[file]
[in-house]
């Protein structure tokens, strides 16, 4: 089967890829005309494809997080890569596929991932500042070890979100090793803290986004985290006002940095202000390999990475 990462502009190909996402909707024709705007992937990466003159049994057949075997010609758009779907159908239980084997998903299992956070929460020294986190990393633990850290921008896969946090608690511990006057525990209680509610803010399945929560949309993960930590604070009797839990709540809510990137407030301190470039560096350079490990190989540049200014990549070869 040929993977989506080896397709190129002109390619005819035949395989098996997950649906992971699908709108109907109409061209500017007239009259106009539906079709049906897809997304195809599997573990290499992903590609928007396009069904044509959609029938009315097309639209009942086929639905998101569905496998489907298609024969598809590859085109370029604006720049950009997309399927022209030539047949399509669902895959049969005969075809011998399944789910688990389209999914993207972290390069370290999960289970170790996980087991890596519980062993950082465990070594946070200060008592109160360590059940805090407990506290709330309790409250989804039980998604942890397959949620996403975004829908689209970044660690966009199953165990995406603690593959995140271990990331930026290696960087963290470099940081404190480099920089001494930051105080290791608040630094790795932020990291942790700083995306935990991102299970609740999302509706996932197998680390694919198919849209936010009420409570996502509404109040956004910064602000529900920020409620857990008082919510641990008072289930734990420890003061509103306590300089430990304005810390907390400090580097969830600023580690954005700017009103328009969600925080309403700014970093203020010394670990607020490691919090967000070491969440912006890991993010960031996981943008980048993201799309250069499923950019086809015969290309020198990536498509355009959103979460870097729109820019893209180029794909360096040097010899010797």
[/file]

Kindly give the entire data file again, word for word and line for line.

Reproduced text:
[in-house]
């Protein structure tokens, strides 16, 4: 089967890829005309494809997080890569596929991932500042070890979100090793803290986004985290006002940095202000390999990475 990462502009190909996402909707024709705007992937990466003159049994057949075997010609758009779907159908239980084997998903299992956070929460020294986190990393633990850290921008896969946090608690511990006057525990209680509610803010399945929560949309993960930590604070009797839990709540809510990137407030301190470039560096350079490990190989540049200014990549070869 040929993977989506080896397709190129002109390619005819035949395989098996997950649906992971699908709108109907109409061209500017007239009259106009539906079709049906897809997304195809599997573990290499992903590609928007396009069904044509959609029938009315097309639209009942086929639905998101569905496998489907298609024969598809590859085109370029604006720049950009997309399927022209030539047949399509669902895959049969005969075809011998399944789910688990389209999914993207972290390069370290999960289970170790996980087991890596519980062993950082465990070594946070200060008592109160360590059940805090407990506290709330309790409250989804039980998604942890397959949620996403975004829908689209970044660690966009199953165990995406603690593959995140271990990331930026290696960087963290470099940081404190480099920089001494930051105080290791608040630094790795932020990291942790700083995306935990991102299970609740999302509706996932197998680390694919198919849209936010009420409570996502509404109040956004910064602000529900920020409620857990008082919510641990008072289930734990420890003061509103306590300089430990304005810390907390400090580097969830600023580690954005700017009103328009969600925080309403700014970093203020010394670990607020490691919090967000070491969440912006890991993010960031996981943008980048993201799309250069499923950019086809015969290309020198990536498509355009959103979460870097729109820019893209180029794909360096040097010899010797």